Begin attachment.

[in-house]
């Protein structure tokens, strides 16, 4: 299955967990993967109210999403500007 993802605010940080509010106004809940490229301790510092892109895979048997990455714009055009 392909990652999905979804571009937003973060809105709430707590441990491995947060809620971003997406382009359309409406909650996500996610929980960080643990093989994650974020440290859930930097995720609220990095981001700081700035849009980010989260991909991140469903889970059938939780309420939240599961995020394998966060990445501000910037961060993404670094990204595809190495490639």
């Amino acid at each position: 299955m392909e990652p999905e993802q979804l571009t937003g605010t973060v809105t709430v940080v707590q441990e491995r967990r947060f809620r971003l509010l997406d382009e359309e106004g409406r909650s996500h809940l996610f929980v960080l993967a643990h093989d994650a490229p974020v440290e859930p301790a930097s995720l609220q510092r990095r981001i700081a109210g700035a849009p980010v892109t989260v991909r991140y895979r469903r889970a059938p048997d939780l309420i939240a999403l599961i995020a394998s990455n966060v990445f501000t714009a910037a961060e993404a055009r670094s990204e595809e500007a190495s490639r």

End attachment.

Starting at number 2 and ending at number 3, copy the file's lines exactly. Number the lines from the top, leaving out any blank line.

């Protein structure tokens, strides 16, 4: 299955967990993967109210999403500007 993802605010940080509010106004809940490229301790510092892109895979048997990455714009055009 392909990652999905979804571009937003973060809105709430707590441990491995947060809620971003997406382009359309409406909650996500996610929980960080643990093989994650974020440290859930930097995720609220990095981001700081700035849009980010989260991909991140469903889970059938939780309420939240599961995020394998966060990445501000910037961060993404670094990204595809190495490639």
């Amino acid at each position: 299955m392909e990652p999905e993802q979804l571009t937003g605010t973060v809105t709430v940080v707590q441990e491995r967990r947060f809620r971003l509010l997406d382009e359309e106004g409406r909650s996500h809940l996610f929980v960080l993967a643990h093989d994650a490229p974020v440290e859930p301790a930097s995720l609220q510092r990095r981001i700081a109210g700035a849009p980010v892109t989260v991909r991140y895979r469903r889970a059938p048997d939780l309420i939240a999403l599961i995020a394998s990455n966060v990445f501000t714009a910037a961060e993404a055009r670094s990204e595809e500007a190495s490639r």